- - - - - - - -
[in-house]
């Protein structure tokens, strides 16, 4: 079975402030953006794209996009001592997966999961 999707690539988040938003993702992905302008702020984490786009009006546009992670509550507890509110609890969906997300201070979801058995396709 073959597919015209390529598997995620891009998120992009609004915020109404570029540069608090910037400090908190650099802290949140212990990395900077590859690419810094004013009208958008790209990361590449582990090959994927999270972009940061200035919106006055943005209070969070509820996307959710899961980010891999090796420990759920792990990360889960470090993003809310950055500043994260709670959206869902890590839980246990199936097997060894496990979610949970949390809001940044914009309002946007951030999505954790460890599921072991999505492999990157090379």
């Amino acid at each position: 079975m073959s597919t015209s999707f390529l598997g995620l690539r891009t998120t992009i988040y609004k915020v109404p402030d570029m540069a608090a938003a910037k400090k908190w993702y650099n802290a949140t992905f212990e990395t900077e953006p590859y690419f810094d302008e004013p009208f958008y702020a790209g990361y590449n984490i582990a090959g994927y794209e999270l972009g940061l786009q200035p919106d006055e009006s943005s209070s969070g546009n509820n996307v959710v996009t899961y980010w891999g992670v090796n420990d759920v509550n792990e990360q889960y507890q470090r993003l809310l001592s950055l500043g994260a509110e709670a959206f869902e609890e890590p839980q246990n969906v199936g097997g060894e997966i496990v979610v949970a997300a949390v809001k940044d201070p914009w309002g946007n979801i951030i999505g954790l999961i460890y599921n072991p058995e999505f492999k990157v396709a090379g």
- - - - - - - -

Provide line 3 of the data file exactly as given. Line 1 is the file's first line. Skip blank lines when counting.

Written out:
């Amino acid at each position: 079975m073959s597919t015209s999707f390529l598997g995620l690539r891009t998120t992009i988040y609004k915020v109404p402030d570029m540069a608090a938003a910037k400090k908190w993702y650099n802290a949140t992905f212990e990395t900077e953006p590859y690419f810094d302008e004013p009208f958008y702020a790209g990361y590449n984490i582990a090959g994927y794209e999270l972009g940061l786009q200035p919106d006055e009006s943005s209070s969070g546009n509820n996307v959710v996009t899961y980010w891999g992670v090796n420990d759920v509550n792990e990360q889960y507890q470090r993003l809310l001592s950055l500043g994260a509110e709670a959206f869902e609890e890590p839980q246990n969906v199936g097997g060894e997966i496990v979610v949970a997300a949390v809001k940044d201070p914009w309002g946007n979801i951030i999505g954790l999961i460890y599921n072991p058995e999505f492999k990157v396709a090379g």